The incessant backtracking necessary in Castlevania has always been a huge divider for gamers. Some love having to constantly revisit areas just to see if a newly acquired power will give you access to another part of the castle, yet others just want to press forward and keep killing monsters. Portrait delivers a little bit of both by slapping huge, linear levels inside the labyrinthine castle. Each world is actually a living painting packed with creatures and items, but getting to the poison-spewing boss at the end is less about puzzle solving and more focused on slashing through the bloody masses. The worlds you'll visit through these demonic paintings are filled with minute details that nail the intended atmosphere. Currents of sand will seep through the cracks of an animated statue, or books will fall off shelves as you stomp around the place, for example.
Getting around the castle and its haunted artwork is graciously made easy by ample transport spots and save points. Still, even with quick ways to get around, Portrait doesn't offer the constant rewards that the two Sorrow games showered down. In those games, every enemy had a soul to steal and ability to learn, so any time spent wandering could double as a soul harvesting adventure. Here, the monsters are just in the way, occasionally dropping a piece of armor or some other random item. Many can be summoned as Charlotte's undead attack dogs, but it's not quite the same.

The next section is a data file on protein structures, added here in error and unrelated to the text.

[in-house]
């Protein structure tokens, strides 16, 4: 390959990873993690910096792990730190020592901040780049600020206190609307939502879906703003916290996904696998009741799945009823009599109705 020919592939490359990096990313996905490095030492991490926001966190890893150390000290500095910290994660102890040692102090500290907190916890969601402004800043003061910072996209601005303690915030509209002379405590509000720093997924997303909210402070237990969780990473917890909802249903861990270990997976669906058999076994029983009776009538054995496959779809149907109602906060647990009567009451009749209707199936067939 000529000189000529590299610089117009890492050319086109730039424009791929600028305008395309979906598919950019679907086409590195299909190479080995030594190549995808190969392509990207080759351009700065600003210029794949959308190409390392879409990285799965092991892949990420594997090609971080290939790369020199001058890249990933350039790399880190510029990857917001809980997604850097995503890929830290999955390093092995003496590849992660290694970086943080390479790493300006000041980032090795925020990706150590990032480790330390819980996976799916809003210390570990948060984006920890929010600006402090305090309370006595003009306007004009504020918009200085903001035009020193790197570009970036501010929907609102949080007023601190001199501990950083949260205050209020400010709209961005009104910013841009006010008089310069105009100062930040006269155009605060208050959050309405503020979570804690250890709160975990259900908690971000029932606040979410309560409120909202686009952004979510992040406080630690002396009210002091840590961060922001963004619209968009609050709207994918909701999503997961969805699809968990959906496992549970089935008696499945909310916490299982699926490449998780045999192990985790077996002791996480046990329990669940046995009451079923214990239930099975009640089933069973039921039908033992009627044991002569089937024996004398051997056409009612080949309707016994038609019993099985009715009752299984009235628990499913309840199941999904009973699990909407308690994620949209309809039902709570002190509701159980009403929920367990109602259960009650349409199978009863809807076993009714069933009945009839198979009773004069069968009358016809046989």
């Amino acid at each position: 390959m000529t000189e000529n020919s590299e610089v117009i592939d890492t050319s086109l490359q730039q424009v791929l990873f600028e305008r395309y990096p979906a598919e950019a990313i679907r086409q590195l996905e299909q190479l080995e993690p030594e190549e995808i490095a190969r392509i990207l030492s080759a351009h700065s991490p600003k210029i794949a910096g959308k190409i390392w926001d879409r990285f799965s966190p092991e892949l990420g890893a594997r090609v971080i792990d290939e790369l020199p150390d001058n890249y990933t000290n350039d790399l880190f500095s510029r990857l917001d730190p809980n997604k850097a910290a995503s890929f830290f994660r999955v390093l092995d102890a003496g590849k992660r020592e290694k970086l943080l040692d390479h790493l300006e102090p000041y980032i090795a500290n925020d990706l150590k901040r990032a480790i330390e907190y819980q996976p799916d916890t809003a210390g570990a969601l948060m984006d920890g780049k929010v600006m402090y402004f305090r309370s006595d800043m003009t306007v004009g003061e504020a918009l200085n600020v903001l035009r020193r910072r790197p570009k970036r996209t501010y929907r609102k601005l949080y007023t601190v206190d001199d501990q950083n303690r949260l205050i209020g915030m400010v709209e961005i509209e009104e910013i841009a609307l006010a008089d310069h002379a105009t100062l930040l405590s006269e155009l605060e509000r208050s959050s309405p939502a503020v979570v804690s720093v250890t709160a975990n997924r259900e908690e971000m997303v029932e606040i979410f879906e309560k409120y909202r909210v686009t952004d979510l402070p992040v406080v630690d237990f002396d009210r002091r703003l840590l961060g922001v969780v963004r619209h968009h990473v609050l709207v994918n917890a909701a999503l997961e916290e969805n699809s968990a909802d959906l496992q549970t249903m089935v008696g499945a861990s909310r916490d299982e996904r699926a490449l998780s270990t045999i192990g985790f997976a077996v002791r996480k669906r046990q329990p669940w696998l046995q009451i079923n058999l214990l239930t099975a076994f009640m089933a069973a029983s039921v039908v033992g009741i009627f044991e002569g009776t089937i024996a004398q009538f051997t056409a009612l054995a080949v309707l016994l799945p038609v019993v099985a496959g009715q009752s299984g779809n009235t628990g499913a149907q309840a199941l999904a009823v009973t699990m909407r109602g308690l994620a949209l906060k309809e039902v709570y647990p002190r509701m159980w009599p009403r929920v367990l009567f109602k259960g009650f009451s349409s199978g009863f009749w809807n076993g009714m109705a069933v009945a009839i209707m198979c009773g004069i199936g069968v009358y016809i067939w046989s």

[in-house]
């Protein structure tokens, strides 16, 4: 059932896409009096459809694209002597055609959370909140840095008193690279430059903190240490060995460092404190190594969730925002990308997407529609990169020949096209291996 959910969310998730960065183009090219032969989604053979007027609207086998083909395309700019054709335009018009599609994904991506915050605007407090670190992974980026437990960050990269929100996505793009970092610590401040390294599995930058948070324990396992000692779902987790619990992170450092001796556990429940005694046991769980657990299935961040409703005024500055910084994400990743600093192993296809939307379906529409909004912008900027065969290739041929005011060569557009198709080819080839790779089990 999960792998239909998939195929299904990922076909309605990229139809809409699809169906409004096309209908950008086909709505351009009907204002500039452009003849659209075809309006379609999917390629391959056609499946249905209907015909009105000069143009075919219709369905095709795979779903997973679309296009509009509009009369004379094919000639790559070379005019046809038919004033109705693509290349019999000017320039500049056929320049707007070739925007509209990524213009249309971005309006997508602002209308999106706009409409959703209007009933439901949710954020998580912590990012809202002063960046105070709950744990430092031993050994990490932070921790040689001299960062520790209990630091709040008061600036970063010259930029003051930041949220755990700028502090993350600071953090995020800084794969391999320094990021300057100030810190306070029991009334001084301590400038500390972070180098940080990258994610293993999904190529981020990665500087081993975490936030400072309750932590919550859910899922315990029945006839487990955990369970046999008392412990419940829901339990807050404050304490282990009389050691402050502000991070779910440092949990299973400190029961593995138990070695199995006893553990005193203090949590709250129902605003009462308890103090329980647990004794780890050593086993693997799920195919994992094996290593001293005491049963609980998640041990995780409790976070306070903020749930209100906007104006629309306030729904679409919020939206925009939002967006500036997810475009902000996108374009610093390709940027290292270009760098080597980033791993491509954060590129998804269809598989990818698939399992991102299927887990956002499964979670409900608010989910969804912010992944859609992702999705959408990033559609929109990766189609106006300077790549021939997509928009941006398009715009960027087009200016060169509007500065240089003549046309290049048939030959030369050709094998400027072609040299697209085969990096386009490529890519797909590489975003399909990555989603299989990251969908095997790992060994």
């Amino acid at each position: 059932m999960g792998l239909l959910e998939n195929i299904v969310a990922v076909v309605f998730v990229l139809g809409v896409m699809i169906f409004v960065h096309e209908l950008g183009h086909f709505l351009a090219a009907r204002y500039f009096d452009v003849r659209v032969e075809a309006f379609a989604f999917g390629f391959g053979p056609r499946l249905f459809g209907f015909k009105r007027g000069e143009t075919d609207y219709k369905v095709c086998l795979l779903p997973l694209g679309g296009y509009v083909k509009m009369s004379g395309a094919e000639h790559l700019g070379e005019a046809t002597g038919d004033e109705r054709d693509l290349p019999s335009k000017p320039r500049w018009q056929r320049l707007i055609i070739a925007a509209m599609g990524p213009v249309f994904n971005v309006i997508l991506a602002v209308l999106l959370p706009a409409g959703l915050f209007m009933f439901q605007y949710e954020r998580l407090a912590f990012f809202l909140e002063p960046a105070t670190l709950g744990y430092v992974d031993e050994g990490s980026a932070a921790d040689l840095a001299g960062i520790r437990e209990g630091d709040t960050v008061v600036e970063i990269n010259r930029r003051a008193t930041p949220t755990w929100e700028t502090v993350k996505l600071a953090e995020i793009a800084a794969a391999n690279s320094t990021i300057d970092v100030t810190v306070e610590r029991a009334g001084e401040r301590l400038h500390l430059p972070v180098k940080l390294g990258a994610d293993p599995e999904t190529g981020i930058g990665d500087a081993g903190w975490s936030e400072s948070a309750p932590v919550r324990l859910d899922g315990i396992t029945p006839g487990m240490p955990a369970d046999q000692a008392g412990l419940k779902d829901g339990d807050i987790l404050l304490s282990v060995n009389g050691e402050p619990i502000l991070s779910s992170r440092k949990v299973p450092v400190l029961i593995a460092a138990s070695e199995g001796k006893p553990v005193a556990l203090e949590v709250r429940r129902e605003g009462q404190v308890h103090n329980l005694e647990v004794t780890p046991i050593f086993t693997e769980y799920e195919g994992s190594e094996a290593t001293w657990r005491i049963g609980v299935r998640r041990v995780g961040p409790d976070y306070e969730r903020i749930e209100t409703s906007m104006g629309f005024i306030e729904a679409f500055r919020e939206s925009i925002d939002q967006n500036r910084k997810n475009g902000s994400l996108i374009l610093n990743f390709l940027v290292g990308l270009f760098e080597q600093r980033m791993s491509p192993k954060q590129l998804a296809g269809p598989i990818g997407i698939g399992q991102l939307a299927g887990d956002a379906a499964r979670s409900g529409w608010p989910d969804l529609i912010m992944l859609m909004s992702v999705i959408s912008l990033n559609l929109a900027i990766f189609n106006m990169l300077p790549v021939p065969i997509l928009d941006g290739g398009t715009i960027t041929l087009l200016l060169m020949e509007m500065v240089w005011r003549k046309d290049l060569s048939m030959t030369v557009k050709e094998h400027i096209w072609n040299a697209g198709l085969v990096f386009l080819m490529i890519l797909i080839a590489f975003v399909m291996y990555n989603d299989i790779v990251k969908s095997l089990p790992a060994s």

The more John uses his spears, axes, boomerangs or whatever items are found, the stronger they become (Charlotte's spells gain strength in a similar way as she levels up). Some skills are passed on by Wind, a friendly ghost that holds a bevy of side missions for Jonathan and Charlotte. Few are crucial to finish the game, but completists will want to find them all just to see what's next.
The whole method of powering up the duo feels drastically different from Sorrow, and that's an immeasurably good trait to have. These games all play so similarly, it's wondrous that simple tweaks like having two playable characters can make such a huge difference. Their different traits and dual-attack skills add layers to boss battles that none of the previous Castlevanias had, making Portrait a refined experience despite borrowing so many weapons, enemies and ideas from the earlier games.
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